|Publication number||US4788444 A|
|Application number||US 06/943,097|
|Publication date||Nov 29, 1988|
|Filing date||Dec 18, 1986|
|Priority date||Dec 18, 1985|
|Also published as||EP0228217A1|
|Publication number||06943097, 943097, US 4788444 A, US 4788444A, US-A-4788444, US4788444 A, US4788444A|
|Inventors||David G. Williams|
|Original Assignee||Lucas Electrical Electronics And Systems Limited|
|Export Citation||BiBTeX, EndNote, RefMan|
|Patent Citations (3), Referenced by (58), Classifications (6), Legal Events (5)|
|External Links: USPTO, USPTO Assignment, Espacenet|
This invention relates to apparatus for use in detecting the presence or absence of liquid at a predetermined level in a container.
Known systems for monitoring fluid level in a container include the use of electrical devices such as float operated switches and capacitive probes. Such techniques are disadvantageous in that they require some part of the system, the float or the capacitive probe, to extend within the container and thus mechanical and/or electrical connections must be made through the wall or closure member of the container, in turn necessitating the use of sealing devices for example sealing grommets. Particularly in an automobile environment sealing grommets are prone to leakage both as a result of ageing and deterioration of the grommet, and by virtue of movement of the grommet for example as a result of severe vibration. An object of the present invention is therefore to provide a sensor, and a system utilizing the sensor, whereby the level of liquid in a container can be monitored without physical contact with the monitored liquid, the apparatus being sufficiently robust to survive the under-bonnet environment of a road vehicle.
The invention makes use of an emitter, and a receiver for receiving the reflected emissions of the emitter. We are aware of previous attempts to achieve liquid level monitoring using this principle, and there have for example been a number of attempts utilizing optical probes which are introduced into the container. Naturally these suffer from the disadvantages mentioned above in respect of capacitive probes. There have also been attempts such as disclosed in British patent application No. 2099791A which involve reflection from the liquid surface. The approach chosen in British specification No. 2099791A necessitates either an open container, which of course will be totally unsuitable for use in a road vehicle application, or alternatively the use of a sealed container with the sensor means 19 positioned within the container thus giving rise to the sealing problems mentioned previously. Naturally where a probe or sensor is actually exposed to the liquid then its design and construction must be such that it is undamaged by its exposure to the liquid.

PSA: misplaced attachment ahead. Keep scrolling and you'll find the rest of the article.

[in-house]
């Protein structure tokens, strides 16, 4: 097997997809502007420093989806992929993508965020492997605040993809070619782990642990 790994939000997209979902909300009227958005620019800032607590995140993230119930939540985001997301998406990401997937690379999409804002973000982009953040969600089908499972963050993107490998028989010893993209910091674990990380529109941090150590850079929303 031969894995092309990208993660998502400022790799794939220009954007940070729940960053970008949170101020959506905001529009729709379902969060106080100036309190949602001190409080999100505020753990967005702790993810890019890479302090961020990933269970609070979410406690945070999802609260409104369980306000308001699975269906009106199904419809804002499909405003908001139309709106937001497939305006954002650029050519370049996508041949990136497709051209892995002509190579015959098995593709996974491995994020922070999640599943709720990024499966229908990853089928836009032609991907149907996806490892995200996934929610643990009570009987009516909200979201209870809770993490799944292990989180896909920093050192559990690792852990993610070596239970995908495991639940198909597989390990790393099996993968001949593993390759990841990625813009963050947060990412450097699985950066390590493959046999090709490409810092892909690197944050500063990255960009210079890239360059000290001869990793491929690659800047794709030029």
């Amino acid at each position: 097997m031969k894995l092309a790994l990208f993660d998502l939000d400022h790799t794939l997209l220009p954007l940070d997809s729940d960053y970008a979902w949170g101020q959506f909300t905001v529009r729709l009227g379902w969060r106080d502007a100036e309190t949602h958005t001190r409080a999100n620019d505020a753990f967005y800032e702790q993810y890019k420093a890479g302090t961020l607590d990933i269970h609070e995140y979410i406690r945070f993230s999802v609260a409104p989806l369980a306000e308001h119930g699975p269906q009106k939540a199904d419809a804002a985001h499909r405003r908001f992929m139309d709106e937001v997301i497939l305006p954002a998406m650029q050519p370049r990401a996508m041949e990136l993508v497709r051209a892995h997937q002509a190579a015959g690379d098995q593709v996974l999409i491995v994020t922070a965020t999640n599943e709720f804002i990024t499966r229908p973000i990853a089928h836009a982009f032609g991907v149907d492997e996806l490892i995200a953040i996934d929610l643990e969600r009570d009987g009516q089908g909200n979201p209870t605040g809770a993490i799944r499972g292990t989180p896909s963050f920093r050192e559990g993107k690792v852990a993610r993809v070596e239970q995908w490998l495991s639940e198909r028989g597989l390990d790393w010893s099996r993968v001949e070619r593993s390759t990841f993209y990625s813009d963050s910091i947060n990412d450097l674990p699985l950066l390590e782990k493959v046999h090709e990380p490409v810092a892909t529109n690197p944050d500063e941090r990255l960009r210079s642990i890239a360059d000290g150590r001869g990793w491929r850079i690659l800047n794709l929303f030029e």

In accordance with a first aspect of the present invention there is provided a liquid sensor comprising, a support member, positioned in use at the exterior of a region of a liquid container which is transparent to the emission of an emitter carried by the support member, the emitter being in such a position that in use the emission axis of the emitter is so disposed in relation to a predetermined region of the interior surface of the container with which the sensor is associated that when said region is a container/liquid interface then emissions of said emitter generally in the direction of said axis will pass through the interface and will be dissipated in the liquid, but when said interface is a container/air interface such emissions will be totally internally reflected from the interface, and, the sensor further including a receiver carried by said support member, said receiver being sensitive to the emissions of said emitter so as to produce an output either when such emissions are incident thereupon, or alternatively when such emissions are absent and the arrangement being such that said receiver can only receive emissions from said emitter which have first been totally internally reflected from said interface, there being only a single reflection between emitter and receiver.
Preferably said emitter emits light in the infrared wave lengths.
Desirably said support member is a component for attachment to an outer surface of a wall section of the container, transparent to said emissions of the emitter.